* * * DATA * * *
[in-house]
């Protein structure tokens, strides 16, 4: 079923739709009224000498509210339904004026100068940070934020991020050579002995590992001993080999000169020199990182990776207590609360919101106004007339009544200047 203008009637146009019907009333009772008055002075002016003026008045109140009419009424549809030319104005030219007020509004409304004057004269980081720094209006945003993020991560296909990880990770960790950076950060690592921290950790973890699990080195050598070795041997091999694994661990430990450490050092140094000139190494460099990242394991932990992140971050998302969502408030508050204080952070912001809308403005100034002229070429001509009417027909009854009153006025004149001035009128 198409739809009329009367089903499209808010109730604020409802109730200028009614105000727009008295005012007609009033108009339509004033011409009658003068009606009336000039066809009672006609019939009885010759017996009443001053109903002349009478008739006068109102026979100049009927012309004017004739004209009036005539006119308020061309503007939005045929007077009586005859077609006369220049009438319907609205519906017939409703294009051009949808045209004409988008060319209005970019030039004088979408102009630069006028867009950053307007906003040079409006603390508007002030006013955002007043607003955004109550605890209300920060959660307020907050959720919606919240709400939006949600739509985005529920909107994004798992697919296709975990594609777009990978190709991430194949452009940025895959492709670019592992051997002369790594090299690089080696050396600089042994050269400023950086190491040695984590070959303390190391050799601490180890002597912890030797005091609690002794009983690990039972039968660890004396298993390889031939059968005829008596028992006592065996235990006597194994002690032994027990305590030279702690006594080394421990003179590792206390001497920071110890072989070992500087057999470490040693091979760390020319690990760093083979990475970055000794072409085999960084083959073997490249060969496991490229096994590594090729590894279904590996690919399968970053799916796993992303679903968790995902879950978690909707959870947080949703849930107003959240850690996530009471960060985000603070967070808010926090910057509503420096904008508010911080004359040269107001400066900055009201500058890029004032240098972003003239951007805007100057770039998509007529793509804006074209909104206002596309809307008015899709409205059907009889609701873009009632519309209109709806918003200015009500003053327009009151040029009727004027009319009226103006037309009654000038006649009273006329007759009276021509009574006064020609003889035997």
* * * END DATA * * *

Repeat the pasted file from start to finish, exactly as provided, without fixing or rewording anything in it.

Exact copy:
[in-house]
């Protein structure tokens, strides 16, 4: 079923739709009224000498509210339904004026100068940070934020991020050579002995590992001993080999000169020199990182990776207590609360919101106004007339009544200047 203008009637146009019907009333009772008055002075002016003026008045109140009419009424549809030319104005030219007020509004409304004057004269980081720094209006945003993020991560296909990880990770960790950076950060690592921290950790973890699990080195050598070795041997091999694994661990430990450490050092140094000139190494460099990242394991932990992140971050998302969502408030508050204080952070912001809308403005100034002229070429001509009417027909009854009153006025004149001035009128 198409739809009329009367089903499209808010109730604020409802109730200028009614105000727009008295005012007609009033108009339509004033011409009658003068009606009336000039066809009672006609019939009885010759017996009443001053109903002349009478008739006068109102026979100049009927012309004017004739004209009036005539006119308020061309503007939005045929007077009586005859077609006369220049009438319907609205519906017939409703294009051009949808045209004409988008060319209005970019030039004088979408102009630069006028867009950053307007906003040079409006603390508007002030006013955002007043607003955004109550605890209300920060959660307020907050959720919606919240709400939006949600739509985005529920909107994004798992697919296709975990594609777009990978190709991430194949452009940025895959492709670019592992051997002369790594090299690089080696050396600089042994050269400023950086190491040695984590070959303390190391050799601490180890002597912890030797005091609690002794009983690990039972039968660890004396298993390889031939059968005829008596028992006592065996235990006597194994002690032994027990305590030279702690006594080394421990003179590792206390001497920071110890072989070992500087057999470490040693091979760390020319690990760093083979990475970055000794072409085999960084083959073997490249060969496991490229096994590594090729590894279904590996690919399968970053799916796993992303679903968790995902879950978690909707959870947080949703849930107003959240850690996530009471960060985000603070967070808010926090910057509503420096904008508010911080004359040269107001400066900055009201500058890029004032240098972003003239951007805007100057770039998509007529793509804006074209909104206002596309809307008015899709409205059907009889609701873009009632519309209109709806918003200015009500003053327009009151040029009727004027009319009226103006037309009654000038006649009273006329007759009276021509009574006064020609003889035997």